Ignoring the condensers, which may or may not be used, and which do not affect the other connections, the circuit may be traced as follows: With the handle-piece f in the central position, as shown in the drawings, an incoming current from cable b passes to bindingpost L", lever g, stop 7L', wire h', opposite stop h, wire h2, post It', and by wire r through the recorder. This circuit is represented. by solid arrows. The circuit from cable a can also be traced by the solid arrows, and follows a substantially similar course to that above traced. The recorder will therefore now respond to signals received over either cable. With the handle to the right the currentfrom cable a passes through the recorder by itscircuit just described, while the cable b will be connected with the key of the battery, the latter circuit being as follows: from key d, by wire to post It, block i, handlef, right-hand lever g, post L, to cable b. With the handle in this position the pair of springs Z will be closed. This will throw only the portion ofthe battery required on the line, as it will be perceived by tracing the line bythe letters Z3 that one of the springs is in connection with one pole of the battery and the other is connected to the middle of the battery. The battery-power may of course be regulated and changed as may be necessary. Two keys, d d, are shown, by means of which either pole of the battery may be thrown on either of the cables. With the cable to the righ t, as above described, with the right-hand key depressed, the circuit will be as follows: from battery to lower bar of key, right-hand key, wire 1", post It, block fi, handlej', right-hand leverg, post L, and cable b, to earth; from earth to left-hand key, d, top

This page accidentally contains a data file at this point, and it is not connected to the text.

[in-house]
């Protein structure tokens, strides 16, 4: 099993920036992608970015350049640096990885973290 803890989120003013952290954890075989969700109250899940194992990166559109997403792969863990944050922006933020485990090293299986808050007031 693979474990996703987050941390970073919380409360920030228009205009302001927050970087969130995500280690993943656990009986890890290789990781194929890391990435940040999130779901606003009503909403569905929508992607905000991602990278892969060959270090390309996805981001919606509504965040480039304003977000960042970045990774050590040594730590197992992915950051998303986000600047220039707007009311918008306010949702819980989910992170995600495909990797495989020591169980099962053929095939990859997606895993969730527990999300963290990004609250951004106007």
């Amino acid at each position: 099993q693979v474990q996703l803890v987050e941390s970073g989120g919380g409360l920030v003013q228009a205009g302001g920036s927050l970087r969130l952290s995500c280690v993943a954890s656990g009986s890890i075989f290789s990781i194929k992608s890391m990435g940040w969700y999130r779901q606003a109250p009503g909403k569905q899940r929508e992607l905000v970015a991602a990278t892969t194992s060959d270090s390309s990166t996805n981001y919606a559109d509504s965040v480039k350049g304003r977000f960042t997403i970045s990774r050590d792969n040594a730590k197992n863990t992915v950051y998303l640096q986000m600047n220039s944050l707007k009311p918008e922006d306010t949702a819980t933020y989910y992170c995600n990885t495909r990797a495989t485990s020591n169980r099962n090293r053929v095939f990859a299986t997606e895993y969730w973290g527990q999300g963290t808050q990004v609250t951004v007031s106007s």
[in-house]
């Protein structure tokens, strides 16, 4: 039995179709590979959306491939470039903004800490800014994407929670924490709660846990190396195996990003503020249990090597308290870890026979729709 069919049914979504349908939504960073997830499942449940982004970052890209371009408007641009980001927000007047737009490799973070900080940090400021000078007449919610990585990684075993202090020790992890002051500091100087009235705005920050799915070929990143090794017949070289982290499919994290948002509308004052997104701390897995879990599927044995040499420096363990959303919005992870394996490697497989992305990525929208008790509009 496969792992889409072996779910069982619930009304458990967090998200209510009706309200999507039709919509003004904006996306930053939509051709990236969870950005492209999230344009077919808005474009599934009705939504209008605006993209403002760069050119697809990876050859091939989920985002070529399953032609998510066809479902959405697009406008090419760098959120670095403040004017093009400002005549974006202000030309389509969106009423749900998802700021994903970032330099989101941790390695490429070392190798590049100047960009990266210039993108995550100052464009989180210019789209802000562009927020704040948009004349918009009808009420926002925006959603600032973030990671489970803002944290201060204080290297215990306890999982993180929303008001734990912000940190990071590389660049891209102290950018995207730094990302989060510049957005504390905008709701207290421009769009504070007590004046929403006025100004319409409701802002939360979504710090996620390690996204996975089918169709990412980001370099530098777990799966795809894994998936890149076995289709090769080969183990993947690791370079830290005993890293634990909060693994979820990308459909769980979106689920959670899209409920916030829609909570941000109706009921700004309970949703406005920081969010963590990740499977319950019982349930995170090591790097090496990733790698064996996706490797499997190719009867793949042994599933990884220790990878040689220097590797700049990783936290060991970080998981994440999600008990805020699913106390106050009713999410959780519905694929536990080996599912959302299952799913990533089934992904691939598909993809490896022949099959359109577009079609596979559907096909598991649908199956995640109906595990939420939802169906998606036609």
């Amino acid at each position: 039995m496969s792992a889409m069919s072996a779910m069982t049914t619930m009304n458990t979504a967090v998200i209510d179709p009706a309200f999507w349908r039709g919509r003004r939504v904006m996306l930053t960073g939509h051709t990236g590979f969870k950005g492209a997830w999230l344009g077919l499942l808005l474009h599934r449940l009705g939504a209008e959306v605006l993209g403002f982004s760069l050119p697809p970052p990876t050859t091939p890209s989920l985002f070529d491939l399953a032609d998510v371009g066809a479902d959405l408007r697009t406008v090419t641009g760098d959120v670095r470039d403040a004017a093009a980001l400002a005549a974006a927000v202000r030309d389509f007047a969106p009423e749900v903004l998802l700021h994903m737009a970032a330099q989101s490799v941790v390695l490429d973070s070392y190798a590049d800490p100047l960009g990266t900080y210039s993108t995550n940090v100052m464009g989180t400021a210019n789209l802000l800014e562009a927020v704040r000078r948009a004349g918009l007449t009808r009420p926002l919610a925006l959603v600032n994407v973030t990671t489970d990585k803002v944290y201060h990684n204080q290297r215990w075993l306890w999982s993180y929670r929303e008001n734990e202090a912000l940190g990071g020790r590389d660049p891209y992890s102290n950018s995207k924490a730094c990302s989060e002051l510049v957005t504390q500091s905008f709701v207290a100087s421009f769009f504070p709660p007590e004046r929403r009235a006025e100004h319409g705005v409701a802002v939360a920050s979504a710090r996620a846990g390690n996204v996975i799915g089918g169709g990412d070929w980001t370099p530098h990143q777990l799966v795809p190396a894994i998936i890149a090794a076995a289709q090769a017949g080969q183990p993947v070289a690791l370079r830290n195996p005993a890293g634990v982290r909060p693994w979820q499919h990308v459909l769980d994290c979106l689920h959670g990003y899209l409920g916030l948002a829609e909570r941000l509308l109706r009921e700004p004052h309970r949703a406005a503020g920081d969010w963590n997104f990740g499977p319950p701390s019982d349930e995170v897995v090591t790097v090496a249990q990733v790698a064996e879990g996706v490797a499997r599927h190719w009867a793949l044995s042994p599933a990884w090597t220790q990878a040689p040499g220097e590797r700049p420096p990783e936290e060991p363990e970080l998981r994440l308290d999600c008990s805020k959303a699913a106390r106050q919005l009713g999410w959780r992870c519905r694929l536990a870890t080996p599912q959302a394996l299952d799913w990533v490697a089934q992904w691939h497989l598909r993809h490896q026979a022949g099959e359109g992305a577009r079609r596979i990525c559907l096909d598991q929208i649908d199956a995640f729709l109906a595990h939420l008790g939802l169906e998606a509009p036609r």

bar of key, wire Z3, post K, springs Z, post It, to opposite pole of battery. By depressing the left-hand key the pole of the battery thrown to the cable, as above described, is grounded and the opposite pole put on the cable. The circuitis as follows: from battery, lower key-bar, earth, from earth, by cable b, post L", righthand lever g, handlef, block i, post It, wire t', right-hand key-lever, top bar of key, wire Z3,
post K, springs l, post- B, to battery again. When key is placed to the left the conditions will be reversed. The cable b will be in connection with the recorder, while the cable a will bein circuit with the battery. The arrangement ofthe parts is symmetrical, and it is therefore unnecessary to trace the circuits again. The springs l', however, are connected with the opposite poles of the battery, as may be traced by following the letters Z4, and the entire battery will therefore be thrown upon the cable a.
In Fig. 2 an exactly similar arrangement is shown, except that the recorderm is placed between the right-handv key d and the bindingpost It. This recorder is partly shunted by the shunt n, s0 that only the required amount of current will pass through the recorder. By this arrangement the message transmitted by the keys over either line will be recorded on the instrument m. The circuits and connections are exactly the same as in Fig. l, and'it is unnecessary therefore to describethem again.